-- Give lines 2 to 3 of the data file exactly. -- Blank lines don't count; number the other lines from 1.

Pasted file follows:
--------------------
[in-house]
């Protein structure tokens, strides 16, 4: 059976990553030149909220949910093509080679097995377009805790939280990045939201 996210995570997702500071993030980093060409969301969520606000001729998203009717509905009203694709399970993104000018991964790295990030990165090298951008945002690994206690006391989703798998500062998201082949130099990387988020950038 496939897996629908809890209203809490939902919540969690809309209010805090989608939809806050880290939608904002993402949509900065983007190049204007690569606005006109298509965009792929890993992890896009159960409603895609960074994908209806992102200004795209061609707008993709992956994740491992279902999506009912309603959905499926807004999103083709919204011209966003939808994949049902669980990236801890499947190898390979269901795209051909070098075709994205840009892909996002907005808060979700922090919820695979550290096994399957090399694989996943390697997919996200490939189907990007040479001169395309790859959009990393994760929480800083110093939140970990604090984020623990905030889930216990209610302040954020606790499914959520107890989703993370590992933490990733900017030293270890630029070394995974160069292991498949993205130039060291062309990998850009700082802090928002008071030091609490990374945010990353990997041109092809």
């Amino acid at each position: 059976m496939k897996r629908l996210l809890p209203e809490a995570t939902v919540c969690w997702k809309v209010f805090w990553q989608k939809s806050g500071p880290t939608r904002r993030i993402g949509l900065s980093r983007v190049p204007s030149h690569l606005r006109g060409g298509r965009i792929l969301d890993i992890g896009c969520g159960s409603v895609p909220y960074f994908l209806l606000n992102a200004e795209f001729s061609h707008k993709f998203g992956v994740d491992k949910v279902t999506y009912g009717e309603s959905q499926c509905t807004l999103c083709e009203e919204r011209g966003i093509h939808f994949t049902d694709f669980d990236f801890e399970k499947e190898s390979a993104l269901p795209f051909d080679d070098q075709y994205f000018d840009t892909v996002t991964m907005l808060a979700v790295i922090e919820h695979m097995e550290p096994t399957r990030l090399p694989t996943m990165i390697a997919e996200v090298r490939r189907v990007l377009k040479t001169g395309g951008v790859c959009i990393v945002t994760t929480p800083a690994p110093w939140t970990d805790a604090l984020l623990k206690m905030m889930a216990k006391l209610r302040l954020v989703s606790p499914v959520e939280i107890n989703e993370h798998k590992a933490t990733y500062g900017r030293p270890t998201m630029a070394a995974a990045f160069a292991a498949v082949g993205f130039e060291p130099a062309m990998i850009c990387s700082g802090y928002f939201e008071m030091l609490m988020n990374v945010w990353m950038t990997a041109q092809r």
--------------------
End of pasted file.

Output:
């Protein structure tokens, strides 16, 4: 059976990553030149909220949910093509080679097995377009805790939280990045939201 996210995570997702500071993030980093060409969301969520606000001729998203009717509905009203694709399970993104000018991964790295990030990165090298951008945002690994206690006391989703798998500062998201082949130099990387988020950038 496939897996629908809890209203809490939902919540969690809309209010805090989608939809806050880290939608904002993402949509900065983007190049204007690569606005006109298509965009792929890993992890896009159960409603895609960074994908209806992102200004795209061609707008993709992956994740491992279902999506009912309603959905499926807004999103083709919204011209966003939808994949049902669980990236801890499947190898390979269901795209051909070098075709994205840009892909996002907005808060979700922090919820695979550290096994399957090399694989996943390697997919996200490939189907990007040479001169395309790859959009990393994760929480800083110093939140970990604090984020623990905030889930216990209610302040954020606790499914959520107890989703993370590992933490990733900017030293270890630029070394995974160069292991498949993205130039060291062309990998850009700082802090928002008071030091609490990374945010990353990997041109092809």
């Amino acid at each position: 059976m496939k897996r629908l996210l809890p209203e809490a995570t939902v919540c969690w997702k809309v209010f805090w990553q989608k939809s806050g500071p880290t939608r904002r993030i993402g949509l900065s980093r983007v190049p204007s030149h690569l606005r006109g060409g298509r965009i792929l969301d890993i992890g896009c969520g159960s409603v895609p909220y960074f994908l209806l606000n992102a200004e795209f001729s061609h707008k993709f998203g992956v994740d491992k949910v279902t999506y009912g009717e309603s959905q499926c509905t807004l999103c083709e009203e919204r011209g966003i093509h939808f994949t049902d694709f669980d990236f801890e399970k499947e190898s390979a993104l269901p795209f051909d080679d070098q075709y994205f000018d840009t892909v996002t991964m907005l808060a979700v790295i922090e919820h695979m097995e550290p096994t399957r990030l090399p694989t996943m990165i390697a997919e996200v090298r490939r189907v990007l377009k040479t001169g395309g951008v790859c959009i990393v945002t994760t929480p800083a690994p110093w939140t970990d805790a604090l984020l623990k206690m905030m889930a216990k006391l209610r302040l954020v989703s606790p499914v959520e939280i107890n989703e993370h798998k590992a933490t990733y500062g900017r030293p270890t998201m630029a070394a995974a990045f160069a292991a498949v082949g993205f130039e060291p130099a062309m990998i850009c990387s700082g802090y928002f939201e008071m030091l609490m988020n990374v945010w990353m950038t990997a041109q092809r």